Investigations of Parameters Impacting Transmembrane Electrophoresis for Improved SDS Depletion of Proteome Samples for Mass Spectrometry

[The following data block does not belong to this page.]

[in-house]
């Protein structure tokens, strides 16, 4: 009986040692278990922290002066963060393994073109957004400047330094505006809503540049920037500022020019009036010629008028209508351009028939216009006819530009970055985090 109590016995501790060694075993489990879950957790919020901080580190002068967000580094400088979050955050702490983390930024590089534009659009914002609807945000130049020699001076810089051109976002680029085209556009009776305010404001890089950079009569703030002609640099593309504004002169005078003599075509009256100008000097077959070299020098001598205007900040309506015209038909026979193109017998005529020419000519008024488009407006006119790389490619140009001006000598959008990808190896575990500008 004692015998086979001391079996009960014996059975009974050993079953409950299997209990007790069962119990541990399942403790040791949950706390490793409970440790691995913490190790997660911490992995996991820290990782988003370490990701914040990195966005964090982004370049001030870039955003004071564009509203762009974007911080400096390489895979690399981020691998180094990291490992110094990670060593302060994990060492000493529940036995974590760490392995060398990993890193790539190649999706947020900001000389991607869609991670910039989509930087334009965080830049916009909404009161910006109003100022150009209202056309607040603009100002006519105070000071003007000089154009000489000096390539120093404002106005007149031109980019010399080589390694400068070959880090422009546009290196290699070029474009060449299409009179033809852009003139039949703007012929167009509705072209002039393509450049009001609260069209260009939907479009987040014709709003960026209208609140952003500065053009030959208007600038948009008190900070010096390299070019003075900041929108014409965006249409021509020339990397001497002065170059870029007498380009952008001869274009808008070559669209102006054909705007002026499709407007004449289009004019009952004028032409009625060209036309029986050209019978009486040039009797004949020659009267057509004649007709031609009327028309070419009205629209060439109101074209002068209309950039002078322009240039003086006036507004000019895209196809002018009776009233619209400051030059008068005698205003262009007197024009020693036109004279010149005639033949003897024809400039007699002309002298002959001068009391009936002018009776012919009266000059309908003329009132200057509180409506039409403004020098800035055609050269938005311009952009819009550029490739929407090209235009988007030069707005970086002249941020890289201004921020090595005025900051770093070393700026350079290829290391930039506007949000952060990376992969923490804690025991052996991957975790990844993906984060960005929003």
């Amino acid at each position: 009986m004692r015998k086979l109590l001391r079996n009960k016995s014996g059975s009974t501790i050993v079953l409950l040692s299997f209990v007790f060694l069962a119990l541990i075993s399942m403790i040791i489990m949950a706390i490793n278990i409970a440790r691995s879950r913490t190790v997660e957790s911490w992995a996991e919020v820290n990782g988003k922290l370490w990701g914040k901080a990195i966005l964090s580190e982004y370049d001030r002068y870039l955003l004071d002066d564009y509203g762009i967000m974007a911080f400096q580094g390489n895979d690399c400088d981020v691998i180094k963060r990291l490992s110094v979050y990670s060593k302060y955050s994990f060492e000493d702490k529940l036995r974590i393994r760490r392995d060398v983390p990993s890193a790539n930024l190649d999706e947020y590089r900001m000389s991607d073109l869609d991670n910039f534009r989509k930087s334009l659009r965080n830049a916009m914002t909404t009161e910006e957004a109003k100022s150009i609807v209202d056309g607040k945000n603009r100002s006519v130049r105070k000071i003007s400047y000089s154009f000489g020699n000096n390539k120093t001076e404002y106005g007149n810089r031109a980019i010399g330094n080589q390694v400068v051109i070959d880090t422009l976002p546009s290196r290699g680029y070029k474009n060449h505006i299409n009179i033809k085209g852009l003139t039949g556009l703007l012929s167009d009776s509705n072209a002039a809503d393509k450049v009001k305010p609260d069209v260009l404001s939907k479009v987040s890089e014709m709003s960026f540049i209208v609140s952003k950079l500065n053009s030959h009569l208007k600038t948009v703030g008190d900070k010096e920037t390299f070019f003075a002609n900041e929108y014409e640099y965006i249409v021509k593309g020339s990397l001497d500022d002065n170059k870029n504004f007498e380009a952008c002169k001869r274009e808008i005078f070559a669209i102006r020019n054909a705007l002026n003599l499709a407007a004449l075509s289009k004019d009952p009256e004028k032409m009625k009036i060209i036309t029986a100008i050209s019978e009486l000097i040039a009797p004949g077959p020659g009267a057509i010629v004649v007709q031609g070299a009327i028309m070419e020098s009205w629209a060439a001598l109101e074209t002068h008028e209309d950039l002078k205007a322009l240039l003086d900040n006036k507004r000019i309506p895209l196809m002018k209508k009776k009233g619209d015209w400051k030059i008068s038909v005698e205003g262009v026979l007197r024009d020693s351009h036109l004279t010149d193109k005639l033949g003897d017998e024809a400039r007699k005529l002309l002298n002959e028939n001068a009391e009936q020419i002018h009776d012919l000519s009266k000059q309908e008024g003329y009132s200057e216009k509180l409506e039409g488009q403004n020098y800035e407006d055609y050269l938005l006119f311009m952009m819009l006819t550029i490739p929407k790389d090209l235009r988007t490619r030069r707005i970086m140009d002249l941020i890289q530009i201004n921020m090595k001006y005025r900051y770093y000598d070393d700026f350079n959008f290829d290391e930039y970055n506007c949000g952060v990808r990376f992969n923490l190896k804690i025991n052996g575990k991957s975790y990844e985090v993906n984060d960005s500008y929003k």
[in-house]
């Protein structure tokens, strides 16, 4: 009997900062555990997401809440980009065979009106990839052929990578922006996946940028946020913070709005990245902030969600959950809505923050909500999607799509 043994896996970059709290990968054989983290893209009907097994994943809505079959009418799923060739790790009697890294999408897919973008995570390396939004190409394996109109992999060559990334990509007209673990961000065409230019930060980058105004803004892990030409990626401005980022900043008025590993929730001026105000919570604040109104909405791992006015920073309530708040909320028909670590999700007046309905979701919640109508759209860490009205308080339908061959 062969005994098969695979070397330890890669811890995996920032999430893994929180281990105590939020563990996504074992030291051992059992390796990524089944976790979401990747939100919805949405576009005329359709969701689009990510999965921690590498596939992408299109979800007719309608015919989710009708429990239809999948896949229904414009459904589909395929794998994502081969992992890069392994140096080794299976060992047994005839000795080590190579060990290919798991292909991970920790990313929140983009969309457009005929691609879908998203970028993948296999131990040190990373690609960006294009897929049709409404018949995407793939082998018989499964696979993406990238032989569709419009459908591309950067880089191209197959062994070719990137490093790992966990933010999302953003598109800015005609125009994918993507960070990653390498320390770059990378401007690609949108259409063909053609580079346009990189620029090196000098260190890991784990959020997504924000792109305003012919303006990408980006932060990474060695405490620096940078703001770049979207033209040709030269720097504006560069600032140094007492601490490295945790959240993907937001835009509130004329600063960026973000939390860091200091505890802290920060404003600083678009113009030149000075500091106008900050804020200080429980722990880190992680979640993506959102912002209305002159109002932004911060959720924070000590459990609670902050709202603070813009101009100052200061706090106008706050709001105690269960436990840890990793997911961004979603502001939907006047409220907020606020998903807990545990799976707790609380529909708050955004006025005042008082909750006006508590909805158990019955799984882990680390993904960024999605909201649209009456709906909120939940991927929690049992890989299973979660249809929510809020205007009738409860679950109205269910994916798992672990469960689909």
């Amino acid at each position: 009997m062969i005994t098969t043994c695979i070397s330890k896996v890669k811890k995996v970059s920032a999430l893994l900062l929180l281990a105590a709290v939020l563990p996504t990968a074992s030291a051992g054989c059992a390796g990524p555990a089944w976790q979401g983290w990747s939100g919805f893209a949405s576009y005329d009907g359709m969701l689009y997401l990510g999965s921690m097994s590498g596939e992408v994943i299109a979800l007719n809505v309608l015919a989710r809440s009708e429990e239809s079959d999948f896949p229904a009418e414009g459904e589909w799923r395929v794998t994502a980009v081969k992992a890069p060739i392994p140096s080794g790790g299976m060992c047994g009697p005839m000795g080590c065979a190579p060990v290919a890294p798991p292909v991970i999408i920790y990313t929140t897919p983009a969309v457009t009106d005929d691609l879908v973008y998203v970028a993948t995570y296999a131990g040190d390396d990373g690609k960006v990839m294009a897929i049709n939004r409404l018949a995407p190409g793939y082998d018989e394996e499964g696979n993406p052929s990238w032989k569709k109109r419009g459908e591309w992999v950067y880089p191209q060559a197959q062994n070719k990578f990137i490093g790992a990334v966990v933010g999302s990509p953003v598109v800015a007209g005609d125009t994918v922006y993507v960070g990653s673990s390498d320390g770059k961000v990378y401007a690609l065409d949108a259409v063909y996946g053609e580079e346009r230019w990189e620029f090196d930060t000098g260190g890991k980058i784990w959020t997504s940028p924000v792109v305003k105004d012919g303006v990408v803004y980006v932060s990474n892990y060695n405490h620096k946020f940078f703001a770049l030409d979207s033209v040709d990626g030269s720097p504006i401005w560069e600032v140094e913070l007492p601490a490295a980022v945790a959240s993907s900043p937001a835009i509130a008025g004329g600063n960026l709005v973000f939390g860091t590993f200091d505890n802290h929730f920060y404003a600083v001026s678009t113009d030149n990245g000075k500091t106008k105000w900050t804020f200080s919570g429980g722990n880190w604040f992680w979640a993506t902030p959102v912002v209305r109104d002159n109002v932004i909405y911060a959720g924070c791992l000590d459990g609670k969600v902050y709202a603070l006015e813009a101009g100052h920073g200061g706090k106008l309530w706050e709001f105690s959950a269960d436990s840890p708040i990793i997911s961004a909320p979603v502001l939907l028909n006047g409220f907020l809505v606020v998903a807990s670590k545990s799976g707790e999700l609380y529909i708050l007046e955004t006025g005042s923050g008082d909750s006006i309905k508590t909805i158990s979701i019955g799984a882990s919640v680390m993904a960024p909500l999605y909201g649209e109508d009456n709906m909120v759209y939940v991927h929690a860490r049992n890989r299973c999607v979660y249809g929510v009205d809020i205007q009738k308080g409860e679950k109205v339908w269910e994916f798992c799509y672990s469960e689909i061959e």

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Sodium dodecyl sulfate (SDS) is a favoured reagent for proteomic sample preparation but detrimental to down-stream analysis by liquid chromatography and mass spectrometry (LC-MS). This group previously introduced a novel electrophoretic device termed transmembrane electrophoresis (TME), which depletes SDS to levels permitting LC-MS (≤100 ppm) while maintaining high protein yield (Kachuk et al. J. Proteome Res. 2016, p2634). Initially, TME required lengthy runs (1 hour), and frequent pausing/manual mixing to prevent overheating. As such, this thesis presents TME modifications to allow operation at higher currents, which increases the rate of SDS depletion. Changing different membrane parameters provides lower resistance thereby decreasing Joule heating. Operation at constant current (instead of constant voltage or power) is determined to be optimal by minimizing heat production. Increasing beyond 50 mA demands additional strategies for temperature management. Here, TME operation with a stir bar to agitate the sample cell is presented as a fully automated alternative to pausing/manual mixing. Constant stirring is shown to significantly reduce sample temperatures, allowing operation at higher constant current (70 mA). In doing so, the time required for SDS depletion below 100 ppm is reduced to ≤15 min. Reduced temperatures also translate to higher sample yields ≥95%. The stir bar also reduces concentration polarization and membrane fouling phenomena which reduces resistance and increases depletion rates. Finally, the application of the improved TME platform to bottom-up and top-down workflows is assessed in comparison to two popular depletion methods, acetone precipitation and filter-aided sample preparation (Wiśniewski et al. Nat. Methods 2009, p359). All methods successfully deplete SDS from a proteome mixture to ≤10 ppm, though TME provides consistently higher sample yields (≥95%). TME also gives higher peptide spectral matches per protein when analyzed by LC-MS, and favours the identification of low molecular weight proteins, which are often underrepresented in proteomics studies.